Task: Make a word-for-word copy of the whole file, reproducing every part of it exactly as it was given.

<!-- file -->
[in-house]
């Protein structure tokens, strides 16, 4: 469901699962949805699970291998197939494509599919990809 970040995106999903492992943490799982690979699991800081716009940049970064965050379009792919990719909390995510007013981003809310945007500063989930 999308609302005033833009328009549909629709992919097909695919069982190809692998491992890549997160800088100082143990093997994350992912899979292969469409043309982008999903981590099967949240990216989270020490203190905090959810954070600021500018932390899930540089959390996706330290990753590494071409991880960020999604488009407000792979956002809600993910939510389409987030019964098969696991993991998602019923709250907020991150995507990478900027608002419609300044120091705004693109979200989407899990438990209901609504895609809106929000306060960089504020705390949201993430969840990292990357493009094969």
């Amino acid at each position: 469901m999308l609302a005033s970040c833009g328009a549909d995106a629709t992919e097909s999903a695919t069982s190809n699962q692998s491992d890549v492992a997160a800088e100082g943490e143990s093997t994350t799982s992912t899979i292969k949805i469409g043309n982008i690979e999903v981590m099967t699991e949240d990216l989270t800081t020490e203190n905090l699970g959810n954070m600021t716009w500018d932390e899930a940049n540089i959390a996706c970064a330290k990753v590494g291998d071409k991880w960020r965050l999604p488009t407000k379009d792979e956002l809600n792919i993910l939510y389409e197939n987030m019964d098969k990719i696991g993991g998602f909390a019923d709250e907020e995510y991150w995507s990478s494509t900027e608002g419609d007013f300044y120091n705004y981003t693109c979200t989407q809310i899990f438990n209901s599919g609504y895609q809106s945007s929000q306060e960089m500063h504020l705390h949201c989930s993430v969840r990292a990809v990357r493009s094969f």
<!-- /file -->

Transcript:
[in-house]
């Protein structure tokens, strides 16, 4: 469901699962949805699970291998197939494509599919990809 970040995106999903492992943490799982690979699991800081716009940049970064965050379009792919990719909390995510007013981003809310945007500063989930 999308609302005033833009328009549909629709992919097909695919069982190809692998491992890549997160800088100082143990093997994350992912899979292969469409043309982008999903981590099967949240990216989270020490203190905090959810954070600021500018932390899930540089959390996706330290990753590494071409991880960020999604488009407000792979956002809600993910939510389409987030019964098969696991993991998602019923709250907020991150995507990478900027608002419609300044120091705004693109979200989407899990438990209901609504895609809106929000306060960089504020705390949201993430969840990292990357493009094969």
């Amino acid at each position: 469901m999308l609302a005033s970040c833009g328009a549909d995106a629709t992919e097909s999903a695919t069982s190809n699962q692998s491992d890549v492992a997160a800088e100082g943490e143990s093997t994350t799982s992912t899979i292969k949805i469409g043309n982008i690979e999903v981590m099967t699991e949240d990216l989270t800081t020490e203190n905090l699970g959810n954070m600021t716009w500018d932390e899930a940049n540089i959390a996706c970064a330290k990753v590494g291998d071409k991880w960020r965050l999604p488009t407000k379009d792979e956002l809600n792919i993910l939510y389409e197939n987030m019964d098969k990719i696991g993991g998602f909390a019923d709250e907020e995510y991150w995507s990478s494509t900027e608002g419609d007013f300044y120091n705004y981003t693109c979200t989407q809310i899990f438990n209901s599919g609504y895609q809106s945007s929000q306060e960089m500063h504020l705390h949201c989930s993430v969840r990292a990809v990357r493009s094969f």